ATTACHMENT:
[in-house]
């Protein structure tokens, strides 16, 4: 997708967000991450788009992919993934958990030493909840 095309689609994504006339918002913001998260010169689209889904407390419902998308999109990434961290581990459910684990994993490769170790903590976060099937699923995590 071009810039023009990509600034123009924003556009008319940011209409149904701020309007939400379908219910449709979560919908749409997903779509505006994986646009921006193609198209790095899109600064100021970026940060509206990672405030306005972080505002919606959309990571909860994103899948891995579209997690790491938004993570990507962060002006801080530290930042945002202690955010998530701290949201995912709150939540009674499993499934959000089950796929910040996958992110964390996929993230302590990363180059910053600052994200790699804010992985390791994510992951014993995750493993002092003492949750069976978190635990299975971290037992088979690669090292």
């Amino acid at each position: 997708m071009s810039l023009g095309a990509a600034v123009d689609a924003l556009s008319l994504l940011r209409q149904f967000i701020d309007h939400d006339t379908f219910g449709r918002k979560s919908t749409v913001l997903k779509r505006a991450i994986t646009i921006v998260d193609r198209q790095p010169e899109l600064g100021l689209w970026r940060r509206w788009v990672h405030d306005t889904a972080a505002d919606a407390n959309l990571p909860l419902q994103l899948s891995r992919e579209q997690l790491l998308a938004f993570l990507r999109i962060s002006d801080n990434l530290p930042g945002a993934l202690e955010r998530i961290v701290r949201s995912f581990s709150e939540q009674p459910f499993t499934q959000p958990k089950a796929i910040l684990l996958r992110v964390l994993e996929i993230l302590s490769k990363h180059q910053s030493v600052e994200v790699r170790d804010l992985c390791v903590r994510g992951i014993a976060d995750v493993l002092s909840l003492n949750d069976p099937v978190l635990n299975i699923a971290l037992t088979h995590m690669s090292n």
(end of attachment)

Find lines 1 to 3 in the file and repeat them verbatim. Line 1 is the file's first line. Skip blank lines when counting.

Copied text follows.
[in-house]
């Protein structure tokens, strides 16, 4: 997708967000991450788009992919993934958990030493909840 095309689609994504006339918002913001998260010169689209889904407390419902998308999109990434961290581990459910684990994993490769170790903590976060099937699923995590 071009810039023009990509600034123009924003556009008319940011209409149904701020309007939400379908219910449709979560919908749409997903779509505006994986646009921006193609198209790095899109600064100021970026940060509206990672405030306005972080505002919606959309990571909860994103899948891995579209997690790491938004993570990507962060002006801080530290930042945002202690955010998530701290949201995912709150939540009674499993499934959000089950796929910040996958992110964390996929993230302590990363180059910053600052994200790699804010992985390791994510992951014993995750493993002092003492949750069976978190635990299975971290037992088979690669090292």
């Amino acid at each position: 997708m071009s810039l023009g095309a990509a600034v123009d689609a924003l556009s008319l994504l940011r209409q149904f967000i701020d309007h939400d006339t379908f219910g449709r918002k979560s919908t749409v913001l997903k779509r505006a991450i994986t646009i921006v998260d193609r198209q790095p010169e899109l600064g100021l689209w970026r940060r509206w788009v990672h405030d306005t889904a972080a505002d919606a407390n959309l990571p909860l419902q994103l899948s891995r992919e579209q997690l790491l998308a938004f993570l990507r999109i962060s002006d801080n990434l530290p930042g945002a993934l202690e955010r998530i961290v701290r949201s995912f581990s709150e939540q009674p459910f499993t499934q959000p958990k089950a796929i910040l684990l996958r992110v964390l994993e996929i993230l302590s490769k990363h180059q910053s030493v600052e994200v790699r170790d804010l992985c390791v903590r994510g992951i014993a976060d995750v493993l002092s909840l003492n949750d069976p099937v978190l635990n299975i699923a971290l037992t088979h995590m690669s090292n």